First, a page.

It's unsurprising but still peculiar that both wings are prone to featuring the most simplified of arguments about taxes, which fail to incorporate the notion of optimizing tax rates. Or at least trying to do so.
I don't want to focus on the merits of either side's simplified arguments, Instead I'd like to try to give folks a place to start, a reference point from which they can evaluate the insight and good faith of other folks arguments, Expect many of the arguments you see to be uninformed at best, and biased at worst.
Fortunately, Ezra Klein can helps us out by askingWhere Does the Laffer Curve Bend?:
With the Bush tax cuts due to expire soon and debates about raising top rates further to cut the budget deficit soon to follow, the Laffer curve is bound to come up again. The idea, popularized by economist Arthur Laffer and writer Jude Wanninski in the 1970s and '80s, is simple. Tax rates of zero percent produce no revenue, for obvious reasons. Rates of 100 percent should produce no revenue either, as no one would bother making the money that falls into that bracket knowing it would all be taken away. Thus, presumably, there is some rate in between the two that maximizes revenue. Go above it and revenue would fall because people would avoid taxes or stop working; go below it and revenue would fall because less money would be taxed.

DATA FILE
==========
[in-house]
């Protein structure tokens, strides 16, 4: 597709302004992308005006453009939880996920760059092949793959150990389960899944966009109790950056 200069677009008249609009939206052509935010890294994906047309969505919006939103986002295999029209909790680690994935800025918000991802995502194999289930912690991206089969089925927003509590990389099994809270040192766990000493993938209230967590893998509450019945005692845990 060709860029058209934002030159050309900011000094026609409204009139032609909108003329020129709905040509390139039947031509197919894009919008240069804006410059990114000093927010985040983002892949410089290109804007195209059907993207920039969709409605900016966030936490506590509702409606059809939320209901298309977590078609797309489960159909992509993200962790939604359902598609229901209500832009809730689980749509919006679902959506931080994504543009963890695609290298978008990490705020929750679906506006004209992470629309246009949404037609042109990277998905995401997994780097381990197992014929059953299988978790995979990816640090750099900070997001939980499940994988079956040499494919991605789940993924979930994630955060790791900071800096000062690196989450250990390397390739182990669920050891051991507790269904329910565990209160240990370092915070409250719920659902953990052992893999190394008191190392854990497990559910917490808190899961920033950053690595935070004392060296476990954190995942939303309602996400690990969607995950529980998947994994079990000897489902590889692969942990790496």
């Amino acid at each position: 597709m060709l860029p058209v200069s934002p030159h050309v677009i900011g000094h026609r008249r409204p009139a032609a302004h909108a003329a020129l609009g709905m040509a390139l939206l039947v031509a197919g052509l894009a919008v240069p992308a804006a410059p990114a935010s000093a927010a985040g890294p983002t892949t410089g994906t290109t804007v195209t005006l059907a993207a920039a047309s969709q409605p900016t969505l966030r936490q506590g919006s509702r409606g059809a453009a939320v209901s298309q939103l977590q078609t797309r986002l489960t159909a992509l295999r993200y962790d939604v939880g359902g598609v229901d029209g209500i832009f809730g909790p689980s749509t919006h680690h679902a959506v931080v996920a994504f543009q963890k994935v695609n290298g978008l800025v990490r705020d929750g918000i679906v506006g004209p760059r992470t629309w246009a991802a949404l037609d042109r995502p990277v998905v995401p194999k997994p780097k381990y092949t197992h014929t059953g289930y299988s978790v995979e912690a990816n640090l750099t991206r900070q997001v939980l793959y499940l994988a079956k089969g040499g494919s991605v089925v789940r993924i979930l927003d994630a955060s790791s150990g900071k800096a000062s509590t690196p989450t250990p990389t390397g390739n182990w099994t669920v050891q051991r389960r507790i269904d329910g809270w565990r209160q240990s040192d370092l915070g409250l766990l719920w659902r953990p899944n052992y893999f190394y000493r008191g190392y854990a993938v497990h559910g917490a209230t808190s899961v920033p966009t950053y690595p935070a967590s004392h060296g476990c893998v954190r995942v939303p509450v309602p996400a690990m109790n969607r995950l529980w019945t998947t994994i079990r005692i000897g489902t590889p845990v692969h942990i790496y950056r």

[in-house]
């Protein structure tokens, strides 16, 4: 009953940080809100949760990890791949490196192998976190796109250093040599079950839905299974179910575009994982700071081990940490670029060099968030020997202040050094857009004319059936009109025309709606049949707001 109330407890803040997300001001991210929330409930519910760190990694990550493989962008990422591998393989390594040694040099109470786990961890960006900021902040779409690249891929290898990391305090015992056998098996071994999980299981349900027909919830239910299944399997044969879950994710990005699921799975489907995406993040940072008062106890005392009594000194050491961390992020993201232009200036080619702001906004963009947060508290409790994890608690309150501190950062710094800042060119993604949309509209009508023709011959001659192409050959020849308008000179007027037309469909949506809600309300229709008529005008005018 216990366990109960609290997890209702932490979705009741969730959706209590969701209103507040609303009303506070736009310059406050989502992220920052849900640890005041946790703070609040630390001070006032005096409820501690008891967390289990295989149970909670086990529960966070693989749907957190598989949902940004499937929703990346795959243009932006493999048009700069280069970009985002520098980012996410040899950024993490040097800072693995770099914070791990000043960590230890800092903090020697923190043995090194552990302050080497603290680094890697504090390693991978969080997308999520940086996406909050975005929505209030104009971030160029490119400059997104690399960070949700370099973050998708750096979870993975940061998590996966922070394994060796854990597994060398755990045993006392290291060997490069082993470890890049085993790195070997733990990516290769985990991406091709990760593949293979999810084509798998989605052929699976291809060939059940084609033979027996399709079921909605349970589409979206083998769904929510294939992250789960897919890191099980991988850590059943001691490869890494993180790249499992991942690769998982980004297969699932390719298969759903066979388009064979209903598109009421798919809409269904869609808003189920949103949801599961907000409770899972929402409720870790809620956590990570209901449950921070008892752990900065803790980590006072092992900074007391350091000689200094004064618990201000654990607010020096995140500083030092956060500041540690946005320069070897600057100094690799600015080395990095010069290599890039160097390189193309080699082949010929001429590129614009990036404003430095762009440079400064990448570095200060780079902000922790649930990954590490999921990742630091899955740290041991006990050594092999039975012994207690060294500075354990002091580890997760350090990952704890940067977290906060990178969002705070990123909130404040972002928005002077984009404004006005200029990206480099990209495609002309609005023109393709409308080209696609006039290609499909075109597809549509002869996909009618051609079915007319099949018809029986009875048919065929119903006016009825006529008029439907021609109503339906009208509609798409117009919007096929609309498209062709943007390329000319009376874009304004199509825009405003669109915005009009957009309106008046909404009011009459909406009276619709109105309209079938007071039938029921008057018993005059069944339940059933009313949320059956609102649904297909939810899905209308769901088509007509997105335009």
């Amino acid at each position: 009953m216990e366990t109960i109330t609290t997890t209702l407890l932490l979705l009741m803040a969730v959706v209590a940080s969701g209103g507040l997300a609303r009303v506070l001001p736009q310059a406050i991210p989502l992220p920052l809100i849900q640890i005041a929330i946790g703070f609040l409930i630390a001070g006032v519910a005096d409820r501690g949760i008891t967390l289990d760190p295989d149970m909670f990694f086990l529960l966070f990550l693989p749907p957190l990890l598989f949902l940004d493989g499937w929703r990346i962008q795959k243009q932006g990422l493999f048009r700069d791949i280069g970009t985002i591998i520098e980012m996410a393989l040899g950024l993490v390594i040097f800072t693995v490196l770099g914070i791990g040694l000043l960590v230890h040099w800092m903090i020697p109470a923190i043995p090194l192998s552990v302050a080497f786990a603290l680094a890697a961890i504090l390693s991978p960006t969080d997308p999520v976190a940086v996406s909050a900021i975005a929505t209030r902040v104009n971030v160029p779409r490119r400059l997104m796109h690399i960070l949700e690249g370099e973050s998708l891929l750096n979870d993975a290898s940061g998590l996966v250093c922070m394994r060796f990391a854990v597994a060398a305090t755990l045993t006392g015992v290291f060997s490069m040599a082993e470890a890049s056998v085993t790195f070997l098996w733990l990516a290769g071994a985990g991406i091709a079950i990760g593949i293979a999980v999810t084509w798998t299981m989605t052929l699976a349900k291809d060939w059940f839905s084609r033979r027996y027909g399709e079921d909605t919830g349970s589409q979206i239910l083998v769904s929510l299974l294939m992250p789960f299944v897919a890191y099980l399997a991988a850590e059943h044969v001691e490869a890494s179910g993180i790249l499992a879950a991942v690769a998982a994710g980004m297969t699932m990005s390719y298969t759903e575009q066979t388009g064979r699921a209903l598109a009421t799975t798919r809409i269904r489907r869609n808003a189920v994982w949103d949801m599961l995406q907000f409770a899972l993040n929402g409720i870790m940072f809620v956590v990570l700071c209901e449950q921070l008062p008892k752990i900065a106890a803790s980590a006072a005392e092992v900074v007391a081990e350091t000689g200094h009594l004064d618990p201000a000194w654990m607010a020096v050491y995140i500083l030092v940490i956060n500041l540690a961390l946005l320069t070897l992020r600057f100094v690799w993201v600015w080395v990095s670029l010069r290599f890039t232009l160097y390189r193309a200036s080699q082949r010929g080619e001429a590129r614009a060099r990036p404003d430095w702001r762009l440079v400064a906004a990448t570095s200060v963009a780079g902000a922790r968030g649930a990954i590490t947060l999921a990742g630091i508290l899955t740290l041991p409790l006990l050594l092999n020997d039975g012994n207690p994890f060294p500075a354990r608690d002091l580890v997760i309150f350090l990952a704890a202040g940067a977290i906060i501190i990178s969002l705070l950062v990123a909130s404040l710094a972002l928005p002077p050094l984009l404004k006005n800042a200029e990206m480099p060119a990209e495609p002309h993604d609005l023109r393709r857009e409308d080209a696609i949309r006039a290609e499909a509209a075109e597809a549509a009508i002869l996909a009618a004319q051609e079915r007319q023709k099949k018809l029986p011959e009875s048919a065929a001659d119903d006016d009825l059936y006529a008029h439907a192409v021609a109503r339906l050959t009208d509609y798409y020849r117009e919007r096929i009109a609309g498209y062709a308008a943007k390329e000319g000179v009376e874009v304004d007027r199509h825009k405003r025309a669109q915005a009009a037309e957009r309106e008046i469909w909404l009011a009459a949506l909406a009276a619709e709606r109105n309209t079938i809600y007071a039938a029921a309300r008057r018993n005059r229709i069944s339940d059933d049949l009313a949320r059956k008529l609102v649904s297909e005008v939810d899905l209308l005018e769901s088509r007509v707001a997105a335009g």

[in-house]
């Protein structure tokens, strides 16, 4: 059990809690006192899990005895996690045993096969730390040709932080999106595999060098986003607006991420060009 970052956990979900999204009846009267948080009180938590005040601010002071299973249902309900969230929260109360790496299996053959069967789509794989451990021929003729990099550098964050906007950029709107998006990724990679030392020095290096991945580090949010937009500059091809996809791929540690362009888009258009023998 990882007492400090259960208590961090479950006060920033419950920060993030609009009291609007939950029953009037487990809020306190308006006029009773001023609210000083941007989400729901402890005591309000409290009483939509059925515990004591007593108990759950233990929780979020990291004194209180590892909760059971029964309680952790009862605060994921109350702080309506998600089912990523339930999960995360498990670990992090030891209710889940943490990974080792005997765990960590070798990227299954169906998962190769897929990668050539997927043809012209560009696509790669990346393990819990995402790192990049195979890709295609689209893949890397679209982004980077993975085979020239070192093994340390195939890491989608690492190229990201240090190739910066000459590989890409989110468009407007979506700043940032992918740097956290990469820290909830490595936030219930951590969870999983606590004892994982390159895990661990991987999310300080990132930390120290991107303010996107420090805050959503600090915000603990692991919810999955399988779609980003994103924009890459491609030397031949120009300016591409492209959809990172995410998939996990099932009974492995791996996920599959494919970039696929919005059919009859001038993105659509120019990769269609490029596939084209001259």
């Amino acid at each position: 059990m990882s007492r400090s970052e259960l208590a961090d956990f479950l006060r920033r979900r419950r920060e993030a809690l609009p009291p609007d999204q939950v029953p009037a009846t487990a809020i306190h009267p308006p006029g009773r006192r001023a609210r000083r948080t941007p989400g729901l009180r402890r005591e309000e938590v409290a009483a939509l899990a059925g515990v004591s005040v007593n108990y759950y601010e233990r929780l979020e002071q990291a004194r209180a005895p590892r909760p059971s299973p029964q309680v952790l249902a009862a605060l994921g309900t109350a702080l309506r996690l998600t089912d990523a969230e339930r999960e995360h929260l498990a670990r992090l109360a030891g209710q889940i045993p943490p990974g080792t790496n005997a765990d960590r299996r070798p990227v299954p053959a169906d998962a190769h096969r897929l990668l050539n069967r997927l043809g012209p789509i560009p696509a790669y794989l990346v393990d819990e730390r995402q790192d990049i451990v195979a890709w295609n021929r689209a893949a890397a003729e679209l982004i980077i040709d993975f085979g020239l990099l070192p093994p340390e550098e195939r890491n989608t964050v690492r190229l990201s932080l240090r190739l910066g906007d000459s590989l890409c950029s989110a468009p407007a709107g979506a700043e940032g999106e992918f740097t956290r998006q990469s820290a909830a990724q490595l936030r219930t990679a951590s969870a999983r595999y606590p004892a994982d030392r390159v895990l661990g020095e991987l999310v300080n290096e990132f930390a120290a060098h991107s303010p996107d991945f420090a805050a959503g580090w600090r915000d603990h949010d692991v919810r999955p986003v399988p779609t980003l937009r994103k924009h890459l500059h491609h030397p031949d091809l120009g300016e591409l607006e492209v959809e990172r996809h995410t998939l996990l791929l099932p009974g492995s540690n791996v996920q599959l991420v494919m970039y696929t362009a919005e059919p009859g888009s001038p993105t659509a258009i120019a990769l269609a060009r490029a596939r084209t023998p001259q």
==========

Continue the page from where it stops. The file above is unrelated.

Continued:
This is the place to start, with an understanding that raising or lowering taxes could potentially increase or decrease government revenue.
From there, it's also worth noticing that increasing or decreasing government revenue is far from the only important matter when it comes to tax policy. If you click through to Ezra's article in the link above, you'll find many thoughtful and useful and brief! summary thoughts that are worth considering when you think about taxes, what is fair, and what is necessary for our nation. So check them all out.
In closing, I'd like to call attention to one notion that I think is especially important to consider alongside government revenue. Fortunately, one of Ezra's quotees has done some of the work for me:
My guess is that that the short-run answer and the long-run answer are quite different. For example, if you raised the top rate from 35 to, say, 60 percent, you might raise revenue in the short run. Over time, however, you would get lower economic growth, so the additional revenues would fall off and eventually decline below what they would have been at the lower rate.... I will pass on offering a specific number, as it would require more time and thought than I can offer just now, but I will opine that I think the long-run answer is actually more important for policy purposes than the short-run answer.
In other words, it is at best risky to focus only on maximizing government revenue. Over time, higher tax rates may adversely effect economic activity to the point where we are worse off down the road for having optimized revenue a few years earlier.
If you want a reasonable baseline for evaluating the merits of tax policy arguments from politicians and talking heads and random blowhards, I think this makes a good start.